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Playing number board games supports 5-year-old children's early mathematical development
Linköping University, Department of Behavioural Sciences and Learning, Education, Teaching and Learning. Linköping University, Faculty of Educational Sciences.
Linköping University, Department of Behavioural Sciences and Learning, Education, Teaching and Learning. Linköping University, Faculty of Educational Sciences.
Linköping University, Department of Behavioural Sciences and Learning, Education, Teaching and Learning. Linköping University, Faculty of Educational Sciences.
Linköping University, Department of Behavioural Sciences and Learning, Psychology. Linköping University, Faculty of Arts and Sciences.
2016 (English)In: Journal of Mathematical Behavior, ISSN 0732-3123, E-ISSN 1873-8028, Vol. 43, 134-147 p.Article in journal (Refereed) Published
Abstract [en]

The study examined effects of playing number games (linear number board game, circular number board game, and nonlinear numerical activities) on the development of number knowledge and early arithmetic. A passive control group was also included in the design. 114 5-year-old preschool children participated. Four tasks (number line estimation, counting, naming Arabic numbers, and arithmetic calculation) were used as dependent measures. Children assigned to an intervention participated in six 10-min sessions during a period of three weeks. Children playing the linear number board game improved their performance on the number line estimation task, while children playing the other games did not. Furthermore, children playing the linear number board game showed a substantial enhancement of their calculation performance. The positive effects of playing linear number board games support the representational mapping hypothesis. The finding concerning calculation provides support to the assumption that a linear representation is important for early arithmetical learning.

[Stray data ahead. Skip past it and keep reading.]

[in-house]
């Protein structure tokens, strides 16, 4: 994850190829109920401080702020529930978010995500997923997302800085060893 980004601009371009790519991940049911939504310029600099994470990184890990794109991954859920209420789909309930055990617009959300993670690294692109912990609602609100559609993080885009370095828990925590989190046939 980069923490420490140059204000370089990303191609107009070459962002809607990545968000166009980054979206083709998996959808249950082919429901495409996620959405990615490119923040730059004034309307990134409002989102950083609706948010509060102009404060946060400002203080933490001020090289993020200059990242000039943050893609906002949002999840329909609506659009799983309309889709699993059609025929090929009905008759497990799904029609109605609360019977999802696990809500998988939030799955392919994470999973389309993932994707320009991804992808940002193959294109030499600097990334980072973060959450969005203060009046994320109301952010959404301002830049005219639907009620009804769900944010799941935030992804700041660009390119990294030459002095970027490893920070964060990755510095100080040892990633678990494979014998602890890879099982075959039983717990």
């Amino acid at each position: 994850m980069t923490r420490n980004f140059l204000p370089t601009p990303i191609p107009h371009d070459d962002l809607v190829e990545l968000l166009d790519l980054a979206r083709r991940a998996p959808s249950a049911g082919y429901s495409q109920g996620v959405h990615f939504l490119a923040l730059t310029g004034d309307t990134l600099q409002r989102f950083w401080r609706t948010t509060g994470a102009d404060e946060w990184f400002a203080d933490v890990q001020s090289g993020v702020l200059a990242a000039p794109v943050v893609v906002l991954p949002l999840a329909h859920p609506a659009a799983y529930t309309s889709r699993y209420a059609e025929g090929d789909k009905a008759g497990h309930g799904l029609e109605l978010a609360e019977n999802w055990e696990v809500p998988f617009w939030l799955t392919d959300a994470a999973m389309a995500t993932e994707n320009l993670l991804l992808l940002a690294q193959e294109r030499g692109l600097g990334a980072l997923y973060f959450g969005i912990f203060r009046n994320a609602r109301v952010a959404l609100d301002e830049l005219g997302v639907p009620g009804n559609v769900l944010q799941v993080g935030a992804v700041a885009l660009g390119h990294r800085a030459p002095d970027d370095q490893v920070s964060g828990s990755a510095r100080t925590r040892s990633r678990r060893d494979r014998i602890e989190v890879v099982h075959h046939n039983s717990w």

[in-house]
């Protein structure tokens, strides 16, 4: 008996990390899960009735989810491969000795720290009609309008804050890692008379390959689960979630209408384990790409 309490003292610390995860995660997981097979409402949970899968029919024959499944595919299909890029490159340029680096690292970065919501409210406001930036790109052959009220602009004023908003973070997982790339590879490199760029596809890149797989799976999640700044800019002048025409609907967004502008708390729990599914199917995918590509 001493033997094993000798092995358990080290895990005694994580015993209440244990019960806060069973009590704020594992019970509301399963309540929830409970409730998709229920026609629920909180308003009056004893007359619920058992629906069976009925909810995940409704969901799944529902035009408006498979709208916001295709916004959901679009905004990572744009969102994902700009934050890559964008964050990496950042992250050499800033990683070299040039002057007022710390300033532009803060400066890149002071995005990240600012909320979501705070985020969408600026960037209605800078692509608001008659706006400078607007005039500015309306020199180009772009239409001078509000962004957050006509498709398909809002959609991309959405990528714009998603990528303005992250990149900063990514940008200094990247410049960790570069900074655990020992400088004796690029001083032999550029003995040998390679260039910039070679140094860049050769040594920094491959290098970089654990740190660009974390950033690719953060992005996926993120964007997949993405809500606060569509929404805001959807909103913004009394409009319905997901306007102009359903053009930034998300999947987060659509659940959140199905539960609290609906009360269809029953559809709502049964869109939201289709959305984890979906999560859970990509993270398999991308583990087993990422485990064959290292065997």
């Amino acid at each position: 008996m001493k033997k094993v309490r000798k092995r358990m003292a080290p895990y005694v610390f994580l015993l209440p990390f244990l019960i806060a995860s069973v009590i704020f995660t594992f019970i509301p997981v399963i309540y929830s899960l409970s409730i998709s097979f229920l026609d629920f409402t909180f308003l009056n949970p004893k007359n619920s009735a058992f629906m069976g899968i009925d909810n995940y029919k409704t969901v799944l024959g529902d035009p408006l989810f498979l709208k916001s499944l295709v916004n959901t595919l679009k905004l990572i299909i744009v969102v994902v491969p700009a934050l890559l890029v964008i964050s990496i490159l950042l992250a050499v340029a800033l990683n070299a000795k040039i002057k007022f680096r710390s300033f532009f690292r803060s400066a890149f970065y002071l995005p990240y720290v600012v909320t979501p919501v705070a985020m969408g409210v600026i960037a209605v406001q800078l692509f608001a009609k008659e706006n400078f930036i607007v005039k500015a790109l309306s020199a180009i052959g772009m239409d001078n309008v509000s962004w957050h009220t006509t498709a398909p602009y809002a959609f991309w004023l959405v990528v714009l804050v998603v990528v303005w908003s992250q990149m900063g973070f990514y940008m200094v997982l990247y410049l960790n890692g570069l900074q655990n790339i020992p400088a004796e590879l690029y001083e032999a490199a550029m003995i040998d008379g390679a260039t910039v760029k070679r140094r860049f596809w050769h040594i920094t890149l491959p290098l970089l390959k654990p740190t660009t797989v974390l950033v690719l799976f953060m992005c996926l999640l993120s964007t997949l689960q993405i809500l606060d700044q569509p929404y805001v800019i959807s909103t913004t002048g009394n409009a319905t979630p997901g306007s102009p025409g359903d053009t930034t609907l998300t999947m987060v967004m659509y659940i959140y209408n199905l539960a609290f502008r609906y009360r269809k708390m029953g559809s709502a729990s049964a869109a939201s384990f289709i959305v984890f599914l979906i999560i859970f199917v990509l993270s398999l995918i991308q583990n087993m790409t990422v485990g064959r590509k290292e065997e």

Place, publisher, year, edition, pages
Oxford: Elsevier, 2016. Vol. 43, 134-147 p.
Keyword [en]
Linear number board games, Intervention, Preschoolers, Number line estimation, Arithmetic
National Category
Learning Mathematics Pedagogy
Identifiers
URN: urn:nbn:se:liu:diva-137476DOI: 10.1016/j.jmathb.2016.07.003OAI: oai:DiVA.org:liu-137476DiVA: diva2:1096118
Available from: 2017-05-17 Created: 2017-05-17 Last updated: 2017-06-02Bibliographically approved
In thesis
1. Children’s early mathematics learning and development: Number game interventions and number line estimations
Open this publication in new window or tab >>Children’s early mathematics learning and development: Number game interventions and number line estimations
2017 (English)Doctoral thesis, comprehensive summary (Other academic)
Alternative title[sv]
Barns tidiga lärande och utveckling i matematik : Numeriska spelinterventioner och skattningar av tal på tallinjer
Abstract [en]